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US Elections 2020: Social networks battle with wave of misinformation

NEW YORK: The biggest social media platforms, including Facebook, Twitter and YouTube, have battled with waves of misinformation amid a tight contested US presidential election that was called for Democrat Joe Biden.

The three big social networks had established policies for dealing with misinformation. The measures range from applying a label to questionable information to deleting posts and banning users. The social networks label questionable posts and remove falsehoods if the content has the potential to incite violence.

Among the challenges the social networks have faced: fake accounts posing as credible news organizations that falsely called the election, fake reports of Sharpies being used to suppress votes and live streams broadcasting bogus results.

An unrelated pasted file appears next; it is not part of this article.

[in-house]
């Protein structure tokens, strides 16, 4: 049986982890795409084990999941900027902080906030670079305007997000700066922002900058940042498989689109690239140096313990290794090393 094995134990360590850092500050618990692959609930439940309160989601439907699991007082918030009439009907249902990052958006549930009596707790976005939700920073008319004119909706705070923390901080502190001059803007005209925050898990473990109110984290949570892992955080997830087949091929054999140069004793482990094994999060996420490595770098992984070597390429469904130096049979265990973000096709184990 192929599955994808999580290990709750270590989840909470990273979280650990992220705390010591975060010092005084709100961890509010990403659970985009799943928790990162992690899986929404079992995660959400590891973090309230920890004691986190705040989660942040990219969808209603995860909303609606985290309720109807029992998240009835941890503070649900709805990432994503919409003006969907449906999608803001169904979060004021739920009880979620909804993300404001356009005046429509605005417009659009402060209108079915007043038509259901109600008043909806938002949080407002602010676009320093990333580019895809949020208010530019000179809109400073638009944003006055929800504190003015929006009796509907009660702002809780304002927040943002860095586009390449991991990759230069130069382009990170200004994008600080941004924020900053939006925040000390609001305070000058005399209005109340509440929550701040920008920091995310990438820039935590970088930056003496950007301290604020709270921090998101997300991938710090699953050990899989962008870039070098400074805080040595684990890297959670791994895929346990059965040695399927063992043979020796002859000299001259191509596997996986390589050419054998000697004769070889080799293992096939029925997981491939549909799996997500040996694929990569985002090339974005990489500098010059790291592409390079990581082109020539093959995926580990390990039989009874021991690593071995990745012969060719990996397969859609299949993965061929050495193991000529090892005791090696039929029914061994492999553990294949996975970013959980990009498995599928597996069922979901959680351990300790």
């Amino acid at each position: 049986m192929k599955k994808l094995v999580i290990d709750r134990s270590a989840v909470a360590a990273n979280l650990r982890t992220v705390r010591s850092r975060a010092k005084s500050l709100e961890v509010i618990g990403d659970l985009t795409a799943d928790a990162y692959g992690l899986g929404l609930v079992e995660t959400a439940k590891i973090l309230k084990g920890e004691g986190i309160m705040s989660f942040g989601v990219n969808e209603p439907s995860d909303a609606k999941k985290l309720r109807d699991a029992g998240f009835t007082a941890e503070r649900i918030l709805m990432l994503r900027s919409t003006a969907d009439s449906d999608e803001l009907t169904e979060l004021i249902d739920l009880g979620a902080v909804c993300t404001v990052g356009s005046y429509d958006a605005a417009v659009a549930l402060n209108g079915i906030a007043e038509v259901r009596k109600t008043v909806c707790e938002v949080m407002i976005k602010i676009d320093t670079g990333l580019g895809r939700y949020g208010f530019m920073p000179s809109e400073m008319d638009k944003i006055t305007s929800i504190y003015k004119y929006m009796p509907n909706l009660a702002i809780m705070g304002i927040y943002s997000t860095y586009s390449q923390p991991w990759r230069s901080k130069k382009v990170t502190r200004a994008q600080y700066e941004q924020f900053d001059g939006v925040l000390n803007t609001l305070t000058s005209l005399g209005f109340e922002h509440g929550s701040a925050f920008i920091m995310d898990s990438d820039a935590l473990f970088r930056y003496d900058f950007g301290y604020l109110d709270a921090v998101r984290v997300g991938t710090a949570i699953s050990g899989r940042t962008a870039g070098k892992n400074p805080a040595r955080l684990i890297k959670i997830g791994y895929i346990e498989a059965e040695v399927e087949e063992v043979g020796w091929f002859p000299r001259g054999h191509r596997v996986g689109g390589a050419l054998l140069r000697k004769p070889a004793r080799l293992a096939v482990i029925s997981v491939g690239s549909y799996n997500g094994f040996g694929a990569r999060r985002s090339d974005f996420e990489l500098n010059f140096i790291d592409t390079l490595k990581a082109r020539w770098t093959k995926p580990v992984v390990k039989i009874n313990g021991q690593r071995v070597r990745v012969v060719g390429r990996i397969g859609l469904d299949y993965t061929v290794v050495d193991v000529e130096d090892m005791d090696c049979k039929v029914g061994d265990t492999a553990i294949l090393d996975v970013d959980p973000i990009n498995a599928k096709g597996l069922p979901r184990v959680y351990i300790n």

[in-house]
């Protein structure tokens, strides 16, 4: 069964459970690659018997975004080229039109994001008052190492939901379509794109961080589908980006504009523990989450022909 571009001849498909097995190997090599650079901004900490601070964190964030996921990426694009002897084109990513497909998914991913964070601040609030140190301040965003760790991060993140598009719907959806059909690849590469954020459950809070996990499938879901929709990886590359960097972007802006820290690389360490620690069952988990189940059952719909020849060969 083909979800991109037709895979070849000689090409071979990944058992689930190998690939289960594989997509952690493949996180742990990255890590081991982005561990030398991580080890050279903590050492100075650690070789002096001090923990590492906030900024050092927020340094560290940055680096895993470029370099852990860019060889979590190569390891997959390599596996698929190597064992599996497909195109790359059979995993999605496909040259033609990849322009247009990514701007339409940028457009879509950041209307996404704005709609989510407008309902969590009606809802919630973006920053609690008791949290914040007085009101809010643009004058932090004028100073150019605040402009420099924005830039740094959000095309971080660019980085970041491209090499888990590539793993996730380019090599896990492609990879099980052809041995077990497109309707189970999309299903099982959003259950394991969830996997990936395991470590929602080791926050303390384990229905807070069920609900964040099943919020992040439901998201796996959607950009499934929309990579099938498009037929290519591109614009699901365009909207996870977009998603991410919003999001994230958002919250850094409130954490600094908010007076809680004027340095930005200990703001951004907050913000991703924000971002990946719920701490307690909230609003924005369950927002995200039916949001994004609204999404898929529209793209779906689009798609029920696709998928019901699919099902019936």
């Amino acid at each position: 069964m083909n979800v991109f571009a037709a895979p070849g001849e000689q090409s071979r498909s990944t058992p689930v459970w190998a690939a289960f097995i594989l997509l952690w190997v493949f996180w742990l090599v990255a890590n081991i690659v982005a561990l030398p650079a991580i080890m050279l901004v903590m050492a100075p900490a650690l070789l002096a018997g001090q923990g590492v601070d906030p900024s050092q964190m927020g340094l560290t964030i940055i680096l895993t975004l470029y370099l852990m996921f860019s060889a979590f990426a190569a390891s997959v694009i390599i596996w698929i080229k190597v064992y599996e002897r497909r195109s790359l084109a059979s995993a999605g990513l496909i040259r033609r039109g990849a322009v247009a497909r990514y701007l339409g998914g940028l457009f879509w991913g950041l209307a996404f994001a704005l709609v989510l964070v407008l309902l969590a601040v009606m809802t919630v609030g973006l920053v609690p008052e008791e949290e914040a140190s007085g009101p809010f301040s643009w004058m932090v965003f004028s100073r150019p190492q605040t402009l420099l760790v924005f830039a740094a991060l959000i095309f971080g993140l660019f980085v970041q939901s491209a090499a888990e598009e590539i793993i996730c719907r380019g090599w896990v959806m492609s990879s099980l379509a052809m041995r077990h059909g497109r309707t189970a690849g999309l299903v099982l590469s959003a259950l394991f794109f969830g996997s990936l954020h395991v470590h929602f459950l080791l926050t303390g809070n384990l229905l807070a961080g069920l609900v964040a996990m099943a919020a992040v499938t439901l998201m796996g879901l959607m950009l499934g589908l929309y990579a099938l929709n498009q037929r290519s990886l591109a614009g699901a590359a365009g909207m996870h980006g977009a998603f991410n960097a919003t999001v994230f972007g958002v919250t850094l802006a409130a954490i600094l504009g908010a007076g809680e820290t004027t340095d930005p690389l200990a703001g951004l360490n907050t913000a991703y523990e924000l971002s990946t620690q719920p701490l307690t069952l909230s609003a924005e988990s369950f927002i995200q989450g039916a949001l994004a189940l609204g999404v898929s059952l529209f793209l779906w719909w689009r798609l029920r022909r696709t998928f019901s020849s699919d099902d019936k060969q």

Donald Trump has also used social media to baselessly claim the election was being stolen from him, creating another huge headache for the companies.

Facebook has a more hands-off approach to posts from politicians than Twitter, which has limited the reach of Trump’s tweets. On all election-related videos and search results, YouTube applies a warning that results may not be final.

According to a statement, by far the biggest challenge the social network faced has been handling posts by Trump. A post late on election night alleged without evidence that he was “up BIG” and his political opponents were “trying to steal the election.”

Facebook labeled the post with information that the vote count was ongoing and directed users to an election information center. Twitter subsequently labeled and obscured several Trump tweets and retweets, including one calling to “STOP THE FRAUD!” There isn’t any evidence of election fraud.

YouTube took down multiple videos livestreaming fake election results hours before polls closed anywhere in the country. Meanwhile, YouTube was criticized for refusing to take down two videos by One America News, a far right news organization, that falsely declare victory for Trump.

Despite the false claims in the videos, YouTube said they don’t violate the platform’s rules, which focus more narrowly on voter suppression.